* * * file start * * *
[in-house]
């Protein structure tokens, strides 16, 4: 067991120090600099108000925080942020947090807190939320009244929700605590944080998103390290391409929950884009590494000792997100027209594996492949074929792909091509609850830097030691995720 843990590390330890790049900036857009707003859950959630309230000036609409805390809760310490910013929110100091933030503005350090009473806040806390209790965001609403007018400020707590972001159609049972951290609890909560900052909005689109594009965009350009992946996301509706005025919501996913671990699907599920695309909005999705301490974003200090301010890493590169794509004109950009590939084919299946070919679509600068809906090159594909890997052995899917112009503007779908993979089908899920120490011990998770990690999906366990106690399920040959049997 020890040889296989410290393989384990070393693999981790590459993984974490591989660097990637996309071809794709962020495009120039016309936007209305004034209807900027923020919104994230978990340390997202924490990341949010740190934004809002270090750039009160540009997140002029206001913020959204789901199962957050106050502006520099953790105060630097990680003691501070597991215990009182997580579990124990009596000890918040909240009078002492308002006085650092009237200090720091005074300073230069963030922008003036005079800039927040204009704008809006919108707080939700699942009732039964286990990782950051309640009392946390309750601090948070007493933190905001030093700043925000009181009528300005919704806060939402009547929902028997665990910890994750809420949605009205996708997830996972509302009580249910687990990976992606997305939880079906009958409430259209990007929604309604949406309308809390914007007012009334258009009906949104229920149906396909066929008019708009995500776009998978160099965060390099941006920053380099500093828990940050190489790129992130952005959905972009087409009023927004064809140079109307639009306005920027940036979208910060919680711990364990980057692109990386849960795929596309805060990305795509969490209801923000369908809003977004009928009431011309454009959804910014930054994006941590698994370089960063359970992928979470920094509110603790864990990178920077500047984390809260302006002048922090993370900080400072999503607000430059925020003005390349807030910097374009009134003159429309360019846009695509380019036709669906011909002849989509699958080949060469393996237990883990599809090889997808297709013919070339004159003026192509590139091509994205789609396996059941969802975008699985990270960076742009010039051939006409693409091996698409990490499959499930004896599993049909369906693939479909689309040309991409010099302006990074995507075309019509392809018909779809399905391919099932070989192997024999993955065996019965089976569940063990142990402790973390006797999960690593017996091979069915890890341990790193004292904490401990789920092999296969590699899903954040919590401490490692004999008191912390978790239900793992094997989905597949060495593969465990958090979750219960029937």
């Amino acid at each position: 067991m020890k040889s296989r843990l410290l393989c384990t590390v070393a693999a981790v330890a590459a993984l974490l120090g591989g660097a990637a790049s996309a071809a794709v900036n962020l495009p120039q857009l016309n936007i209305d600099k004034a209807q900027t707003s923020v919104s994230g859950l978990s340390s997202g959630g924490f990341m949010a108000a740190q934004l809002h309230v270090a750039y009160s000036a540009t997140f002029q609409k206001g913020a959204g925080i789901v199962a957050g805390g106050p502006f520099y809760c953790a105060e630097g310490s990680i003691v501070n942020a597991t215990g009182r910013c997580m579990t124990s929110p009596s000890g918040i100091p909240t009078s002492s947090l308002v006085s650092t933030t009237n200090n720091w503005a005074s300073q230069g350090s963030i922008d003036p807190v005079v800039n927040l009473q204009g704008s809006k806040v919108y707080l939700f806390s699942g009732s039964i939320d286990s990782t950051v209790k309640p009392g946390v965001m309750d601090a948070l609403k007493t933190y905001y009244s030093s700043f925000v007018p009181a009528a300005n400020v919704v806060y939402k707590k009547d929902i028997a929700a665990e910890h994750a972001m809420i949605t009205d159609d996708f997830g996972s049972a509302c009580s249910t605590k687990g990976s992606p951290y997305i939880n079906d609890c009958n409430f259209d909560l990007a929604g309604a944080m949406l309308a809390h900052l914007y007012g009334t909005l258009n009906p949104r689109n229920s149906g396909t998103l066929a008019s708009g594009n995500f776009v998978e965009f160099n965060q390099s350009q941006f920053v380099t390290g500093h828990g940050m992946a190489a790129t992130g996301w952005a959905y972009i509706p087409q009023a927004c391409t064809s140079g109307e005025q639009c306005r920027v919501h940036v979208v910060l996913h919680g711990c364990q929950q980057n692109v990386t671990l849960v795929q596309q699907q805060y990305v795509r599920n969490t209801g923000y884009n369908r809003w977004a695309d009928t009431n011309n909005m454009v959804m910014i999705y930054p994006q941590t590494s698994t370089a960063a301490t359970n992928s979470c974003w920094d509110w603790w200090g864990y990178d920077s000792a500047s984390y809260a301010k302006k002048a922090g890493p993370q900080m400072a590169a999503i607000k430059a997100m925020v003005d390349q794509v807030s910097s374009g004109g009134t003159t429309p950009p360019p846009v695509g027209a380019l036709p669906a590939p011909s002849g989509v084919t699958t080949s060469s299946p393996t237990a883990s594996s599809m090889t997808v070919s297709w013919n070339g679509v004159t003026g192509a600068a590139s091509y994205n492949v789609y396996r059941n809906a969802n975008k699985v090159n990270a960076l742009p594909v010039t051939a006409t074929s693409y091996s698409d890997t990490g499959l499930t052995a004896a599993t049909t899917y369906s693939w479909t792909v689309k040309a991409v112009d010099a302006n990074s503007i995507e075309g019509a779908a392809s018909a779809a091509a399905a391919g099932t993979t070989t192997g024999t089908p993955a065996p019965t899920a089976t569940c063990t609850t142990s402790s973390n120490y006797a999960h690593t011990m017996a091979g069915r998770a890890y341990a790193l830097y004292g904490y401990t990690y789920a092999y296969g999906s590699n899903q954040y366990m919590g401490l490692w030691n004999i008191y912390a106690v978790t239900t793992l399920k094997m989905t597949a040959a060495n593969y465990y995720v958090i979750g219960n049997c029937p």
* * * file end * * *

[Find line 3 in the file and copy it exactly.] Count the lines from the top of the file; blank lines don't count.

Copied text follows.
């Amino acid at each position: 067991m020890k040889s296989r843990l410290l393989c384990t590390v070393a693999a981790v330890a590459a993984l974490l120090g591989g660097a990637a790049s996309a071809a794709v900036n962020l495009p120039q857009l016309n936007i209305d600099k004034a209807q900027t707003s923020v919104s994230g859950l978990s340390s997202g959630g924490f990341m949010a108000a740190q934004l809002h309230v270090a750039y009160s000036a540009t997140f002029q609409k206001g913020a959204g925080i789901v199962a957050g805390g106050p502006f520099y809760c953790a105060e630097g310490s990680i003691v501070n942020a597991t215990g009182r910013c997580m579990t124990s929110p009596s000890g918040i100091p909240t009078s002492s947090l308002v006085s650092t933030t009237n200090n720091w503005a005074s300073q230069g350090s963030i922008d003036p807190v005079v800039n927040l009473q204009g704008s809006k806040v919108y707080l939700f806390s699942g009732s039964i939320d286990s990782t950051v209790k309640p009392g946390v965001m309750d601090a948070l609403k007493t933190y905001y009244s030093s700043f925000v007018p009181a009528a300005n400020v919704v806060y939402k707590k009547d929902i028997a929700a665990e910890h994750a972001m809420i949605t009205d159609d996708f997830g996972s049972a509302c009580s249910t605590k687990g990976s992606p951290y997305i939880n079906d609890c009958n409430f259209d909560l990007a929604g309604a944080m949406l309308a809390h900052l914007y007012g009334t909005l258009n009906p949104r689109n229920s149906g396909t998103l066929a008019s708009g594009n995500f776009v998978e965009f160099n965060q390099s350009q941006f920053v380099t390290g500093h828990g940050m992946a190489a790129t992130g996301w952005a959905y972009i509706p087409q009023a927004c391409t064809s140079g109307e005025q639009c306005r920027v919501h940036v979208v910060l996913h919680g711990c364990q929950q980057n692109v990386t671990l849960v795929q596309q699907q805060y990305v795509r599920n969490t209801g923000y884009n369908r809003w977004a695309d009928t009431n011309n909005m454009v959804m910014i999705y930054p994006q941590t590494s698994t370089a960063a301490t359970n992928s979470c974003w920094d509110w603790w200090g864990y990178d920077s000792a500047s984390y809260a301010k302006k002048a922090g890493p993370q900080m400072a590169a999503i607000k430059a997100m925020v003005d390349q794509v807030s910097s374009g004109g009134t003159t429309p950009p360019p846009v695509g027209a380019l036709p669906a590939p011909s002849g989509v084919t699958t080949s060469s299946p393996t237990a883990s594996s599809m090889t997808v070919s297709w013919n070339g679509v004159t003026g192509a600068a590139s091509y994205n492949v789609y396996r059941n809906a969802n975008k699985v090159n990270a960076l742009p594909v010039t051939a006409t074929s693409y091996s698409d890997t990490g499959l499930t052995a004896a599993t049909t899917y369906s693939w479909t792909v689309k040309a991409v112009d010099a302006n990074s503007i995507e075309g019509a779908a392809s018909a779809a091509a399905a391919g099932t993979t070989t192997g024999t089908p993955a065996p019965t899920a089976t569940c063990t609850t142990s402790s973390n120490y006797a999960h690593t011990m017996a091979g069915r998770a890890y341990a790193l830097y004292g904490y401990t990690y789920a092999y296969g999906s590699n899903q954040y366990m919590g401490l490692w030691n004999i008191y912390a106690v978790t239900t793992l399920k094997m989905t597949a040959a060495n593969y465990y995720v958090i979750g219960n049997c029937p």